The level of not taxes inheritance and, perhaps, the rate of progression would then be the subject of debate and not the desirability of confiscastion of someone's wealth.
I would suggest that taxes start at an inheritance of $5 million (where true wealth starts); that progression proceed at the square of the number (5, 25, 225, etc); and the rate start at 10% and double with (and for) each progression.
I appreciate your thoughts, they make me think even where I don't agree, as with this one!
Contributed from 220.127.116.11 by Art Bolstad (firstname.lastname@example.org) on September 1, 2000.
I've enjoyed reading your columns, but this one really touches a nerve. I can't understand why on earth people think this is fair or right. Your essay is well argued and makes a persuasive case.
Contributed from 18.104.22.168 by Ken Rose (email@example.com) on September 1, 2000.
I agree with the logic and sentiment of this Message. But I have a suggestion, your reaction to which I am eager to know.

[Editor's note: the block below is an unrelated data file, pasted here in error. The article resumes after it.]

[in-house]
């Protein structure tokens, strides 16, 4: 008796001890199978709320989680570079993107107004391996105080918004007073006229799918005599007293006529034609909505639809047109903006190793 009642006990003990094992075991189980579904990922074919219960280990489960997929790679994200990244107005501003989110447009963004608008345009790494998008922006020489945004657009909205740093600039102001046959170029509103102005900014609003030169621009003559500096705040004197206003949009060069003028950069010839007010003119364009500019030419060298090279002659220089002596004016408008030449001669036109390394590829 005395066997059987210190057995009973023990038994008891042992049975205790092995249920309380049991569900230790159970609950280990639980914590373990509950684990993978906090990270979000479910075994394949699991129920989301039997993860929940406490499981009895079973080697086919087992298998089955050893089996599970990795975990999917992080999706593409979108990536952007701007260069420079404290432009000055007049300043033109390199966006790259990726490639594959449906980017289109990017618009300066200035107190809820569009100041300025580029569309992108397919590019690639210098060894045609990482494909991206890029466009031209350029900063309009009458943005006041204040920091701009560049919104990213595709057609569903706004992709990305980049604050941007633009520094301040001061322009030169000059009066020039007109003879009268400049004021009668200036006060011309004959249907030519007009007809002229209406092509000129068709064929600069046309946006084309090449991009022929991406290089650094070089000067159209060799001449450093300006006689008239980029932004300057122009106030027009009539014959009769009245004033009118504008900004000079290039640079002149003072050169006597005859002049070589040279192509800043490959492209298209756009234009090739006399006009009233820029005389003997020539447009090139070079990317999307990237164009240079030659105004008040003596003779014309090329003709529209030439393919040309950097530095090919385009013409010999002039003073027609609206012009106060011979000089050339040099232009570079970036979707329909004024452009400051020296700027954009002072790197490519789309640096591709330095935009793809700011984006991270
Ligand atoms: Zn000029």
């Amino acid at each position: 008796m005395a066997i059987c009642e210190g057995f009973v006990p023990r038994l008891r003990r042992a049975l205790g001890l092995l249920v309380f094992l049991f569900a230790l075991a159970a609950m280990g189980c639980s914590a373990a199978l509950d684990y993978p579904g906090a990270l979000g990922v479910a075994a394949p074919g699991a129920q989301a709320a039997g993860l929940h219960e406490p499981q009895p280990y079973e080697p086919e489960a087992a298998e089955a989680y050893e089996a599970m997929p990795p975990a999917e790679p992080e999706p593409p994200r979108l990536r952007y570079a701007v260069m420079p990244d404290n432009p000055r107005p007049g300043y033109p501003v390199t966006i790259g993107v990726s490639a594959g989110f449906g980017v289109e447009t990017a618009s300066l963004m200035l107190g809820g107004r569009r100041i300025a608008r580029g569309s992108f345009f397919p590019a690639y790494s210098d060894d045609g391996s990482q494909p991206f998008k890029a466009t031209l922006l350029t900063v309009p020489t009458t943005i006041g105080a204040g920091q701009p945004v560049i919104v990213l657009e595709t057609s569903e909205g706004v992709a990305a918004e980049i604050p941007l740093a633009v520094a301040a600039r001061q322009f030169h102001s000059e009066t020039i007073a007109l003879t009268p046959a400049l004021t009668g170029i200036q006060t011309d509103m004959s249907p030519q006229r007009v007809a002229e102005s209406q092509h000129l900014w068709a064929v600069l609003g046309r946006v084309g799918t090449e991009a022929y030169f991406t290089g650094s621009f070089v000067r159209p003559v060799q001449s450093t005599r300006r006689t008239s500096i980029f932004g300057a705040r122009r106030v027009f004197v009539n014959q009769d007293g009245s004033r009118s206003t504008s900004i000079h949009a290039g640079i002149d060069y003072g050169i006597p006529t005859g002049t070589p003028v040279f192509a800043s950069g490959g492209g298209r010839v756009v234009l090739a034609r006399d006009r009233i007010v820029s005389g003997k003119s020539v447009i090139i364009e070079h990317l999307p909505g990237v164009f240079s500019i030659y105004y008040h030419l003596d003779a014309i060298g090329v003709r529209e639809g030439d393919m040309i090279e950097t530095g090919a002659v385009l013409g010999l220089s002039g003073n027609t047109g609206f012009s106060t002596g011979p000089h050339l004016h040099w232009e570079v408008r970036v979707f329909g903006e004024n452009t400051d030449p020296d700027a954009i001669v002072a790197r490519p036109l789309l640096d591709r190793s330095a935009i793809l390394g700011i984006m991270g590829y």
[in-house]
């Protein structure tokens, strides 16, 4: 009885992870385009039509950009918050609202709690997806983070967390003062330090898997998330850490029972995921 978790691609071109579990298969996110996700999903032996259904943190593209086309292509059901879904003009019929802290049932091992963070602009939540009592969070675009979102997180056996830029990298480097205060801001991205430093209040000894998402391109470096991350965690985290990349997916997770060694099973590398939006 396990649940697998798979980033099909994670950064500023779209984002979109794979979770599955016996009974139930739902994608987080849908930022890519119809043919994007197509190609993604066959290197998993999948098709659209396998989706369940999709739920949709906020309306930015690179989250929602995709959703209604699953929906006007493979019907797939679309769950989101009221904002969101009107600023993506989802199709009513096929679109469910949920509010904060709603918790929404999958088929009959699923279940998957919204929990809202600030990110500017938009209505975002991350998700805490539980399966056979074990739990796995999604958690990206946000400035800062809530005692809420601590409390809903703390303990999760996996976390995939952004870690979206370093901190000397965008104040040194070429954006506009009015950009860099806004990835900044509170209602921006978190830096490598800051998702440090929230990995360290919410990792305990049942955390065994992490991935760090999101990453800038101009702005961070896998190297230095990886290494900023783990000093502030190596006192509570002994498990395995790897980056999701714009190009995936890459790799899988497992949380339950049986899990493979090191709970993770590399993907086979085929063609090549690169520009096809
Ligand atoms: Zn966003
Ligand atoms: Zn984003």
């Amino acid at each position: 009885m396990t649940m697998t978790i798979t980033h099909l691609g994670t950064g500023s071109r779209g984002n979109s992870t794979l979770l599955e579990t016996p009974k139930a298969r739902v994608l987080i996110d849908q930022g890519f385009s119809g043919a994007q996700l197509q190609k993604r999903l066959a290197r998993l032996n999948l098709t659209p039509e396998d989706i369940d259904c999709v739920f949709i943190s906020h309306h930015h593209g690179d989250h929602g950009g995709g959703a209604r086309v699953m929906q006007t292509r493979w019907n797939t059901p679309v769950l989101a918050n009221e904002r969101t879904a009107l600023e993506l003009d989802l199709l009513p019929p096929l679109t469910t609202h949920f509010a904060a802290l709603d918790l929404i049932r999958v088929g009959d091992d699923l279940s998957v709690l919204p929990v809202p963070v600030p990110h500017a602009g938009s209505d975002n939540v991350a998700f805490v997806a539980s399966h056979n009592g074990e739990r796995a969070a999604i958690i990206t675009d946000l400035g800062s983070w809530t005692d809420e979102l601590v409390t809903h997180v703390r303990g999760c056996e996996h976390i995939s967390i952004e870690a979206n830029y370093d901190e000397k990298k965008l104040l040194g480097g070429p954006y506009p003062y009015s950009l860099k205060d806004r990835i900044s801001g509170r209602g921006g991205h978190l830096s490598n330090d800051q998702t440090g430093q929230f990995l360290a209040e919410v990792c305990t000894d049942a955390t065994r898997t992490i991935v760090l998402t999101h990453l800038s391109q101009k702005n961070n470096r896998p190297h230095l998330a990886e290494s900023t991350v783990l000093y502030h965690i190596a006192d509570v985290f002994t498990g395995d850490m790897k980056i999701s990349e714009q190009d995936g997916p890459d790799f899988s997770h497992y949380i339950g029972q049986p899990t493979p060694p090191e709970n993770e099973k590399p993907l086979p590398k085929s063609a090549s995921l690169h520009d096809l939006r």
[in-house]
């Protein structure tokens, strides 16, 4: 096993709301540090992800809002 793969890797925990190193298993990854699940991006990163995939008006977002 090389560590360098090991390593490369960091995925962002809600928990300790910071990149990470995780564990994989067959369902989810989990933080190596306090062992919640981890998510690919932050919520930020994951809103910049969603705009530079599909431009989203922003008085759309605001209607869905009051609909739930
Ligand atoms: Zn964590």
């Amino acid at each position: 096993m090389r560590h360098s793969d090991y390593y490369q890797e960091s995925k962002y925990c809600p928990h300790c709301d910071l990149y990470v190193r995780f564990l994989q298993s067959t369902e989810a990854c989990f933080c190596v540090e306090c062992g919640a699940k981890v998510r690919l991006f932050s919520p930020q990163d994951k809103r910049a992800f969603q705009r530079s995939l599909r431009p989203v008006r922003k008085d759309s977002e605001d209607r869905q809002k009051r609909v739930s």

The main objection to mega-estates is that mega-fortunes constitute economic power. Having mega-fortunes is all right as long as the mega-fortune has been earned in a legal (and therefore presumably in a socially useful) manner. But inheriting gigantic economic power by an incompetent heir can cause genuine social harm and is no more defensible than inheriting, say, a supreme court judgeship or an army generalship.
On the other hand it is not possible to abolish inheritances altogether. This would run counter to the strong human instinct of helping one's offspring as much as socially acceptable.